Stoneleigh: The use of the term 'inflation' to describe price movements rather than monetary expansion is a relatively modern convention. It represents the a popularization of the term, but a bastardization of its meaning in that such a usage obscures a very important concept. Inflation is a monetary phenomenon. We cannot, by definition, be in inflation and deflation at the same time, although price movements can certainly unfold in different directions simultaneously, depending on a number of factors.

Aaron: Cui bono -- who would it be convenient for to ignore inflation in asset prices while looking at "deflation" in goods as the bubble expands, then look at deflation in asset prices but ignore inflation in goods as the bubble pops?

Stoneleigh: I wouldn't suggest ignoring the effect on either assets or consumer goods as they are both part of the picture. However, explaining that picture requires a consistent analytical underpinning.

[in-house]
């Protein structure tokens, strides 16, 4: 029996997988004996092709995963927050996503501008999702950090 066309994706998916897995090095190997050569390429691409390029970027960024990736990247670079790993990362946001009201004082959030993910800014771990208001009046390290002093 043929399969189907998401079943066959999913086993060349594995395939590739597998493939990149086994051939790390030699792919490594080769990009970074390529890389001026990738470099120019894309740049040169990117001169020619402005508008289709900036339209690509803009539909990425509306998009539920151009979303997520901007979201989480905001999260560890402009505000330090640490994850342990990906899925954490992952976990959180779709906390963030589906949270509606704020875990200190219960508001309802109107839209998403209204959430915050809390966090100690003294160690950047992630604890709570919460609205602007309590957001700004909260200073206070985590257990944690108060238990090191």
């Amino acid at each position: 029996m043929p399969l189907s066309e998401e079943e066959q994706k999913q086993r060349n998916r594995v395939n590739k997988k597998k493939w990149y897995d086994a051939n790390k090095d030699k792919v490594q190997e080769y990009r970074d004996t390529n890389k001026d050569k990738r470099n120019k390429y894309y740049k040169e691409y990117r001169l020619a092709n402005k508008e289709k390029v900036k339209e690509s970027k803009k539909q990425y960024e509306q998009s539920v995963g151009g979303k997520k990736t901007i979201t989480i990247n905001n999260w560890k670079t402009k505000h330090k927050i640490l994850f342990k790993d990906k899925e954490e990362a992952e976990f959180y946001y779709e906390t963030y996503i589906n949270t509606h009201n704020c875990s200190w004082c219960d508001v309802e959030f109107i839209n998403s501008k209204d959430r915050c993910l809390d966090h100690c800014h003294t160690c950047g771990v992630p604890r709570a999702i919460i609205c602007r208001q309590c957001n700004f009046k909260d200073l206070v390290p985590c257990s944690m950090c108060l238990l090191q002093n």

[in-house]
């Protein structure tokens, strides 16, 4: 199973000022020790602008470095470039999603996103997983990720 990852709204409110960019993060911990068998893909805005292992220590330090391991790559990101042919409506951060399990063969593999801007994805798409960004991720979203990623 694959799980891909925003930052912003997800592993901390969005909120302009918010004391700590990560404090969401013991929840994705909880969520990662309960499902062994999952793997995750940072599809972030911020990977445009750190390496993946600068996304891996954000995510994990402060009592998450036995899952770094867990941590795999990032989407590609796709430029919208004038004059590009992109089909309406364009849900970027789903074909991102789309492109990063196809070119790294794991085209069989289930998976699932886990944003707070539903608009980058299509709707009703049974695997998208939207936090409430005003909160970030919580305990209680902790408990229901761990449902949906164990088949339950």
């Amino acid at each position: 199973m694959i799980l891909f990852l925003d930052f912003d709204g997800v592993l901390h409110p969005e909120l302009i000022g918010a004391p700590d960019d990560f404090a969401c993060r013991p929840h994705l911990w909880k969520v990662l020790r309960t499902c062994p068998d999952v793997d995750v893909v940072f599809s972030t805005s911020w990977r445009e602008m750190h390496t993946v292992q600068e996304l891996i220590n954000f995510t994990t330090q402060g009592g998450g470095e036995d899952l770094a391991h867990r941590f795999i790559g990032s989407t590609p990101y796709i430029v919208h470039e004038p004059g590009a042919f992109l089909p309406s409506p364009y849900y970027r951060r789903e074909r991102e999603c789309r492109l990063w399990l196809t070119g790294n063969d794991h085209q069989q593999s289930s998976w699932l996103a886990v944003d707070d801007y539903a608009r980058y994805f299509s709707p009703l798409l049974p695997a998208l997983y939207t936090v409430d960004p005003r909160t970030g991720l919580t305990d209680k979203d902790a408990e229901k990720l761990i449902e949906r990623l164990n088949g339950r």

Aaron: I also do not buy the assertion that collapsing employment or "purchasing power" will cause price deflation. This is essentially the NAIRU philosophy and I would have thought it had been thoroughly debunked by the 1970s stagflationary experience and its inverse, the 1990s "great moderation" (low unemployment, low inflation). Withdrawn credit is a new twist to this, but when you think about it this is really no different than considering employment, as you are simply taking stock of the "demand" side. When you consider that most people were already stuck in a position of being able to afford little more than the basics, then you can see that beyond big screen TVs, demand for goods and basic services is relatively inelastic. So overall, I don't think this demand-side argument is compatible with the assertion that inflation is a monetary phenomenon.